Commitment. Once he’d made the decision to keep riding, he was fully committed to doing everything that was needed to achieve his goal. He was committed to those who were helping him achieve his goal.

  • Similarly in sales, once we’ve decided an opportunity is worth pursuing we need to be committed to doing everything we need to see it through to its conclusion; whatever that conclusion may be. We need to be committed to ourselves and our clients.

Step outside your comfort zone. The perceptiveness that was lost with the vision in his right eye made a whole lot of things difficult, not just riding. How he rode had to change, but so too did many other things. Again, had he gone with his first instincts he would have given up riding. He had to go to a very uncomfortable place. Not just physically but mentally. He had to challenge what was instinctive and force a change to what just came naturally after so many years. And he made the changes slowly. He practiced in low-risk situations and gradually rebuilt his confidence.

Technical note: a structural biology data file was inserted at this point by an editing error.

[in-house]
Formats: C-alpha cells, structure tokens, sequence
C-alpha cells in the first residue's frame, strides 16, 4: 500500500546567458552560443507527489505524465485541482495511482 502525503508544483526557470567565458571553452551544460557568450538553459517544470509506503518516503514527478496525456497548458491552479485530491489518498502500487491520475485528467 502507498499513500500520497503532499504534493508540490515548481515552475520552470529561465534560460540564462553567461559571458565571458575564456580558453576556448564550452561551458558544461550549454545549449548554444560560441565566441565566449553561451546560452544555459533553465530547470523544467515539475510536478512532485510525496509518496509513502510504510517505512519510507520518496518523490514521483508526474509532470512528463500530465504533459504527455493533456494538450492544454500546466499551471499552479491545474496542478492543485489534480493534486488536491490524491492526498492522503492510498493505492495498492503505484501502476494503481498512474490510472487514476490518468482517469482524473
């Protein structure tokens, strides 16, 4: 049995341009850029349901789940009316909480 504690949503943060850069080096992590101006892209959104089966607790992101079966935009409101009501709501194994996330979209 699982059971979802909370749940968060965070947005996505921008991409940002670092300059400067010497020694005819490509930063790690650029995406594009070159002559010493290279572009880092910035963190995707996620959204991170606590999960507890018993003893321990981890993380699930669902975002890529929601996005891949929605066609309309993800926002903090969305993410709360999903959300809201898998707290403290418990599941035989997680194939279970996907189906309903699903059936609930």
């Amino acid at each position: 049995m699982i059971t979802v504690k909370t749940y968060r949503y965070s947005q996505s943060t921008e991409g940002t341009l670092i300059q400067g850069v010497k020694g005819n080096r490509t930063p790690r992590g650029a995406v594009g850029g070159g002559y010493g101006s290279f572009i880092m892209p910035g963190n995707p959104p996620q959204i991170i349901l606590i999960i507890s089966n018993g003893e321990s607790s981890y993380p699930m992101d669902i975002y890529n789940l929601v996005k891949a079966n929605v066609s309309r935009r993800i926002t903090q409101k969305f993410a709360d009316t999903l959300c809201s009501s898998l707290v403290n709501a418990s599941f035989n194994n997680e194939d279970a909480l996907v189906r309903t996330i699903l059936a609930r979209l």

• To be successful in sales today we need to challenge the status quo; our prospects, our clients, our teams and our own. We need to be prepared to disrupt the way things are done. We need to be challengers. As I’ve mentioned already, how we sell is changing at a rate we’ve never seen before so unless we are prepared to step outside our comfort zone to adopt and adapt these changes we’ll be left behind.

“Be willing to step outside your comfort zone once in a while; take the risks in life that seem worth taking. The ride might not be as predictable if you’d just planted your feet and stayed put, but it will be a heck of a lot more interesting” – Edward Whitacre, Jr., Former Chairman and CEO of General Motors and AT&T)

Have a goal and steps to achieve it. He set a realistic goal – where he’d like to get to and when. He then laid out the steps needed to get there, the actions needed and who was going to help. Effectively he had a process to get to where he wanted to go.